Structural banking reform: MEPs block weakened rules on bank separation
BEUC NEWS - 04.06.2015
Last week, Members of European Parliament (MEPs) dismissed a watered-down version of a bill on the separation of megabanks. This proposal on Bank Structural Reform (BSR), initiated by the previous Commission, intends to separate investment and retail activity within certain banks.
The idea of splitting banks dates back to the financial crisis, during which taxpayers’ money was used to rescue financial institutions in order to avoid a systemic crisis. It is widely recognised that some megabanks, with assets that often dwarf national economies, benefit from the presumption that the state will step in to bail them out rather than letting them fail. This blank check for these “too-big-to-fail” banks has profoundly distorted the market, creating systemic risk and hampering competition in banking services. Separating investment and retail activities would simplify banking groups and make them more transparent, and would reduce the risk of another full-scale banking crisis.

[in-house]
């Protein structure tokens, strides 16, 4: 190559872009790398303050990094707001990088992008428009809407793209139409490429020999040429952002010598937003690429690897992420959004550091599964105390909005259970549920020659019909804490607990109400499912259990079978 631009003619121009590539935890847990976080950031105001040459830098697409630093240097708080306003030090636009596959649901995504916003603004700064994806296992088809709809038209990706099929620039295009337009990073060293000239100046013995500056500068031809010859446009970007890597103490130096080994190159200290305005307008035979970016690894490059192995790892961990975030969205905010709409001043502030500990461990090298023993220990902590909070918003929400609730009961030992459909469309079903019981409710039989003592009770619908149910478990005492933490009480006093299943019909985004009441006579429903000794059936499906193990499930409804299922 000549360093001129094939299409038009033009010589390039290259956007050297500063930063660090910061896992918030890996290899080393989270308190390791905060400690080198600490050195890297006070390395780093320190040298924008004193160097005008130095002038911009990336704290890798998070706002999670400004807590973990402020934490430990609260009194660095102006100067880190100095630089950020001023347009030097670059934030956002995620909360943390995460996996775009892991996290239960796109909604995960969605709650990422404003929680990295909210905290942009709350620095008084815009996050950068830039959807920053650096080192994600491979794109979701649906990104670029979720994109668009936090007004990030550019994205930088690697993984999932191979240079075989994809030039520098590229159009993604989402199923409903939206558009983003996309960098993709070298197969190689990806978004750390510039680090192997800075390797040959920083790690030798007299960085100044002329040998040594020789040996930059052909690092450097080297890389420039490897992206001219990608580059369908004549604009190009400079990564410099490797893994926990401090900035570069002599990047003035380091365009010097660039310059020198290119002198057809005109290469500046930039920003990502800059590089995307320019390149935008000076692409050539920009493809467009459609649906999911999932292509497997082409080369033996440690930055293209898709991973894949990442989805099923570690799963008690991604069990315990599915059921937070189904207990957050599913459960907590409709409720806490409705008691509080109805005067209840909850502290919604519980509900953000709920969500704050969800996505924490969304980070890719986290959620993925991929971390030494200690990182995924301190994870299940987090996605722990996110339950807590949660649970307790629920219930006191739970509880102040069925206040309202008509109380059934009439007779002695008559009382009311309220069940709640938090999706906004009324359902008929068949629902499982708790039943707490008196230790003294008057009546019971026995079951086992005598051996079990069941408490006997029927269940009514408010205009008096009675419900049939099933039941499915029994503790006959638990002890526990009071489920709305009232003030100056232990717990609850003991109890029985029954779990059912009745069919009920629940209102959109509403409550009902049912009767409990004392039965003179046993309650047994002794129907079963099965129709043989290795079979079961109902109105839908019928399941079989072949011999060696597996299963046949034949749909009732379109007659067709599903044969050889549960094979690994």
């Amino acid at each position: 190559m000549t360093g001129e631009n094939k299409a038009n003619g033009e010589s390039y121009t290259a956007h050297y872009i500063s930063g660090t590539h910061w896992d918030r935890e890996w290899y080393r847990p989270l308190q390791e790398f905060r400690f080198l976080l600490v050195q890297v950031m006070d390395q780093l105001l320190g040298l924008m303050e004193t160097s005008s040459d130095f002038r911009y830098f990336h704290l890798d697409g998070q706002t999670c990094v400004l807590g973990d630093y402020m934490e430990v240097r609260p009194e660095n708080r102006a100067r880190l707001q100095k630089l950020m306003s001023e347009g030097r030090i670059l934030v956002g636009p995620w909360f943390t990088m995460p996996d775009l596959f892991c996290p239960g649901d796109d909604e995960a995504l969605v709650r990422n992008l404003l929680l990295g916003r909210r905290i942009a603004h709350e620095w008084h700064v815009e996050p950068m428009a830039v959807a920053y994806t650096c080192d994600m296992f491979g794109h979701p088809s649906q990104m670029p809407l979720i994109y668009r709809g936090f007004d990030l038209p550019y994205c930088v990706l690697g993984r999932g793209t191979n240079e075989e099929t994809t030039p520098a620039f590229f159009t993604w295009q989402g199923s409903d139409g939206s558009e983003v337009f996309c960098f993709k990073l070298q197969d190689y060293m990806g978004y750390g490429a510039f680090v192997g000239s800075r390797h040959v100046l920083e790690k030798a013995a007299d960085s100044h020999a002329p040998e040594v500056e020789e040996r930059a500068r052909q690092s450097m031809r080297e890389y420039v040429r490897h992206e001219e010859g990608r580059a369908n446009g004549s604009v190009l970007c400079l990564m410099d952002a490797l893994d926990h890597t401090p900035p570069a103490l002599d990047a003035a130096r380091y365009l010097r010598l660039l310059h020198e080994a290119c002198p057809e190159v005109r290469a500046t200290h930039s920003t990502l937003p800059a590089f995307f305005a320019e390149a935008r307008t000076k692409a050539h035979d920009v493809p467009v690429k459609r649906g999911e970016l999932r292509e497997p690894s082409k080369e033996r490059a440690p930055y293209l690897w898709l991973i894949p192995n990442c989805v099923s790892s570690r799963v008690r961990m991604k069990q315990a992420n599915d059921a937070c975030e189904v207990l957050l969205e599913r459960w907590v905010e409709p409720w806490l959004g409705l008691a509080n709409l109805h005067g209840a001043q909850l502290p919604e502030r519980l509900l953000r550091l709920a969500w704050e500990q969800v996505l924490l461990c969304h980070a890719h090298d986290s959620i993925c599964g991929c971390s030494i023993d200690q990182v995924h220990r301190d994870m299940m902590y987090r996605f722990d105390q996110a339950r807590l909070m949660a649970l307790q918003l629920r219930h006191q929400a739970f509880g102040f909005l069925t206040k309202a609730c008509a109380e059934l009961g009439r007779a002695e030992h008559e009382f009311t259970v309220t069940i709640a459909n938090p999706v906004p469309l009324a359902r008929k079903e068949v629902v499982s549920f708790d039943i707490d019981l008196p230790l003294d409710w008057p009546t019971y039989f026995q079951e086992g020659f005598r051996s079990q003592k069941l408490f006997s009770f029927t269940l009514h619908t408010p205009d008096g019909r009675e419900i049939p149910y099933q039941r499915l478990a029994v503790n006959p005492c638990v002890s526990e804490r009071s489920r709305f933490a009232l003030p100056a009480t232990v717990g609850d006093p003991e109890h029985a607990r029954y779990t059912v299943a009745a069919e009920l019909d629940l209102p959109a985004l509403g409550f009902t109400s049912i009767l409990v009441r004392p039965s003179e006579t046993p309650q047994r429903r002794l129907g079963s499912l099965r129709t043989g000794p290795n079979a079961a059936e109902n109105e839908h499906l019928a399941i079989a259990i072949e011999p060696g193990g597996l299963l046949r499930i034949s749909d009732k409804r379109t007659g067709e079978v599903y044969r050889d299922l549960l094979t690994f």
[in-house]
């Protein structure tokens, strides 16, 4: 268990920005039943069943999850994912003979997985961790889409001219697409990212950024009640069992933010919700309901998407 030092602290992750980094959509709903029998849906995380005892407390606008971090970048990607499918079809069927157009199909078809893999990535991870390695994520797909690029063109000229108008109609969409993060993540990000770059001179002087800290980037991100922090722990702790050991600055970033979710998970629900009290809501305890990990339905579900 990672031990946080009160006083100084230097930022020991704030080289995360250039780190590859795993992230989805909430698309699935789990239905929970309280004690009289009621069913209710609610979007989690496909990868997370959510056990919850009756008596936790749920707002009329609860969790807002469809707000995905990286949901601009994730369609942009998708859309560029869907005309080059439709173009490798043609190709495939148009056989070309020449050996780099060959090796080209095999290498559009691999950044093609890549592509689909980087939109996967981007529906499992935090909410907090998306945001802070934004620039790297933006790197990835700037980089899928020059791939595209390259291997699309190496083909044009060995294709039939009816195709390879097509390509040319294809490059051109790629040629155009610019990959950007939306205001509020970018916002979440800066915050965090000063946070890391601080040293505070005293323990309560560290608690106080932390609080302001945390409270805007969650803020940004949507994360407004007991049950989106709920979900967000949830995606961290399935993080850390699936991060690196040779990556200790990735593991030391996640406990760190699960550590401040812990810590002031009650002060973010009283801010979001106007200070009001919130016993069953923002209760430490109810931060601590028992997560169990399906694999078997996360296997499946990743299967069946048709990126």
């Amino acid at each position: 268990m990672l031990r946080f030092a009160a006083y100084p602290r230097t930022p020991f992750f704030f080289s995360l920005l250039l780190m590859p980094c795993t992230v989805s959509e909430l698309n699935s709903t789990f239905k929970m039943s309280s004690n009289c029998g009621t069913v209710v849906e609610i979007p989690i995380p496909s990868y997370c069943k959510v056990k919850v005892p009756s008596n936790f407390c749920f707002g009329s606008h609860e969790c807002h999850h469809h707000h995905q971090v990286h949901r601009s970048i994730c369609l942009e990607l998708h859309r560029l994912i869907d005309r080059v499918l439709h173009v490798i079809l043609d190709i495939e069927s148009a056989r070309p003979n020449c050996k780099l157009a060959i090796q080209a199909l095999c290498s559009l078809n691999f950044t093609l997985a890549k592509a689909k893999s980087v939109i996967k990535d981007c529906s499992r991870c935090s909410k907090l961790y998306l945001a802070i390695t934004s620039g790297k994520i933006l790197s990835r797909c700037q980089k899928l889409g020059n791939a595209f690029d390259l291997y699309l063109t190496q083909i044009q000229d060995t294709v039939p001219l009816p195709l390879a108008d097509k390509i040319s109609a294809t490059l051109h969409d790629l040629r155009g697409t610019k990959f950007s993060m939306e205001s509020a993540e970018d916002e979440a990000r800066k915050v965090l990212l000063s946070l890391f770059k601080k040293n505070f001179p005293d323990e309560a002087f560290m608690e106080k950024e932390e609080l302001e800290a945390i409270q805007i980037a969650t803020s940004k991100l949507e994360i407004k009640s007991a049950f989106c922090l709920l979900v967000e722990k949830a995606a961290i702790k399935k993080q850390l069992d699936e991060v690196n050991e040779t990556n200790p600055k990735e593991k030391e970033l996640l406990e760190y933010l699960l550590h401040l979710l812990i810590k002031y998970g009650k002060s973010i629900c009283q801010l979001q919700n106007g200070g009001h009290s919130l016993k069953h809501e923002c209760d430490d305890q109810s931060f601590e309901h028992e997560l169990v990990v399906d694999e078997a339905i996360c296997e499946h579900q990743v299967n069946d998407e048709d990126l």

However, as the momentum of the financial crisis slows, mounting industry pressure hollowed out the proposal before it was put to vote last week in the European Parliament’s Economic Affairs Committee. The revised proposal would have reduced the number of banks tackled as well as the impact of the legislation.
Fortunately, a majority of MEPs turned down this weakened proposal in a tight vote. BEUC agrees that a decent BSR remains a vital step in reducing the risks that megabanks pose to society, and urges the European Parliament to renew its engagement in this file.
Our partner FinanceWatch issued a press release following the vote.